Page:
Sara Seager, Massachusetts Institute of Technology, Cambridge, Mass.; Marc Kuchner, NASA Goddard Space Flight Center, Greenbelt, Md.; Catherine Hier-Majumder, Carnegie Institution of Washington, (deceased); and Burkhard Militzer, Carnegie, have created models for 14 different types of solid planets that might exist in our galaxy. The 14 types have various compositions, and the team calculated how large each planet would be for a given mass. Some are pure water ice, carbon, iron, silicate, carbon monoxide, and silicon carbide; others are mixtures of these various compounds.
"We’re thinking seriously about the different kinds of roughly Earth-size planets that might be out there, like George Lucas, but for real," says Kuchner.
The team took a different approach from previous studies. Rather than assume that planets around other stars are scaled-up or scaled-down versions of the planets in our solar system, they considered all types of planets that might be possible, given what astronomers know about the composition of protoplanetary disks around young stars.
"We have learned that extrasolar giant planets often differ tremendously from the worlds in our solar system, so we let our imaginations run wild and tried to cover all the bases with our models of smaller planets," says Kuchner. "We can make educated guesses about where these different kinds of planets might be found. For example, carbon planets and carbon-monoxide planets might favor evolved stars such as white dwarfs and pulsars, or they might form in carbon-rich disks like the one around the star Beta Pictoris. But ultimately, we need observations to give us the answers."
The team calculated how gravity would compress planets of varying compositions. The resulting computer models predict a planet’s diameter for a given composition and mass. For example, a 1-Earth-mass planet made of pure water will be about 9,500 miles across, whereas an iron planet with the same mass will be only about 3,000 miles in diameter. For comparison, Earth, which is made mostly of silicates, is 7,926 miles across at its equator.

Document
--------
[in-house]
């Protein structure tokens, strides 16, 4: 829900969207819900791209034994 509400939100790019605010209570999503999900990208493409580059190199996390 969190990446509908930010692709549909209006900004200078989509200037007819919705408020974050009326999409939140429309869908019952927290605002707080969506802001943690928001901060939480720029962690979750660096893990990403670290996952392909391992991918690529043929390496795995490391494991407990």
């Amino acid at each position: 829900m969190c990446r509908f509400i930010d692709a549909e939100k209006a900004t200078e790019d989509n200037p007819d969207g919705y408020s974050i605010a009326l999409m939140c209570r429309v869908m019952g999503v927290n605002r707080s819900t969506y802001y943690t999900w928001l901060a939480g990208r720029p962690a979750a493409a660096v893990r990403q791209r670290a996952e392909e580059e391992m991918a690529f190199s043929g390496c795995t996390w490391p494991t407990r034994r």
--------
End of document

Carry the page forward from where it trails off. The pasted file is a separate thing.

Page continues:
Some of the results were expected, such as the fact that pure water planets (similar to the moons of the outer planets in our solar system, which consist mostly of water ice) were the least dense of the solid planets, and pure iron planets are the most dense. But there were some surprises. The team discovered that no matter what material a planet is made of, the mass/diameter relationship follows a similar pattern.
"All materials compress in a similar way because of the structure of solids," explains Seager. "If you squeeze a rock, nothing much happens until you reach some critical pressure, then it crushes. Planets behave the same way, but they react at different pressures depending on the composition. This is a big step forward in our fundamental understanding of planets."
The team hopes that these models will yield insights into planet compositions when astronomers start finding Earth-sized planets around other stars. Missions such as the French Corot satellite, which launched on December 27, 2006, and NASA’s Kepler spacecraft, scheduled to launch in 2009, can find planets not much larger than Earth by watching them pass in front of their host stars, events known as transits. The transits yield the planet’s size, and follow-up studies can measure the mass. By comparing a planet's size and mass, astronomers might be able to determine whether it is mostly water ice or mostly iron, for example.
But astronomers using the transit method will find it difficult at best to distinguish a silicate planet from a carbon planet, because they’re about the same size for a given mass. "To make this finer distinction, we will need some help from NASA’s James Webb Space Telescope or Terrestrial Planet Finder," says Kuchner. "With these instruments, we could take spectra of Earth-mass planets, which will tell us about their chemistries."
The team’s paper is currently scheduled to appear in the October 20 issue of the Astrophysical Journal.
Robert Naeye | EurekAlert!
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